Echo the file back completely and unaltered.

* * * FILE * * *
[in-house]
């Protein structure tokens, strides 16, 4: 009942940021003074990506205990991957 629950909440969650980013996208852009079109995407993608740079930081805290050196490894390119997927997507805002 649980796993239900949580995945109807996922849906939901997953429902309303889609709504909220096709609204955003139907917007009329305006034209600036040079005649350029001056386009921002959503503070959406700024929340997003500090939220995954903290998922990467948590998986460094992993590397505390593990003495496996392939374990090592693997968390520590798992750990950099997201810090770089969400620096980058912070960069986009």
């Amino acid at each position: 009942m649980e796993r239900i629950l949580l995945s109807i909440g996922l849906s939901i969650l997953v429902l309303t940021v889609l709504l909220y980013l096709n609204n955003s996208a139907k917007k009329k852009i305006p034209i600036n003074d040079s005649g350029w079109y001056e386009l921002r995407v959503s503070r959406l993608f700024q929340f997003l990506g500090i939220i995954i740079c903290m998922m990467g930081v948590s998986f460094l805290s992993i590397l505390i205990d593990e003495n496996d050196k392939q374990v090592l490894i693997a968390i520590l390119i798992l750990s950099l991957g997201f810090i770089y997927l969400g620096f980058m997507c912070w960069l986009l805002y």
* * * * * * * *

[in-house]
């Protein structure tokens, strides 16, 4: 009942940021003074990506205990991957 629950909440969650980013996208852009079109995407993608740079930081805290050196490894390119997927997507805002 649980796993239900949580995945109807996922849906939901997953429902309303889609709504909220096709609204955003139907917007009329305006034209600036040079005649350029001056386009921002959503503070959406700024929340997003500090939220995954903290998922990467948590998986460094992993590397505390593990003495496996392939374990090592693997968390520590798992750990950099997201810090770089969400620096980058912070960069986009």
């Amino acid at each position: 009942m649980e796993r239900i629950l949580l995945s109807i909440g996922l849906s939901i969650l997953v429902l309303t940021v889609l709504l909220y980013l096709n609204n955003s996208a139907k917007k009329k852009i305006p034209i600036n003074d040079s005649g350029w079109y001056e386009l921002r995407v959503s503070r959406l993608f700024q929340f997003l990506g500090i939220i995954i740079c903290m998922m990467g930081v948590s998986f460094l805290s992993i590397l505390i205990d593990e003495n496996d050196k392939q374990v090592l490894i693997a968390i520590l390119i798992l750990s950099l991957g997201f810090i770089y997927l969400g620096f980058m997507c912070w960069l986009l805002y």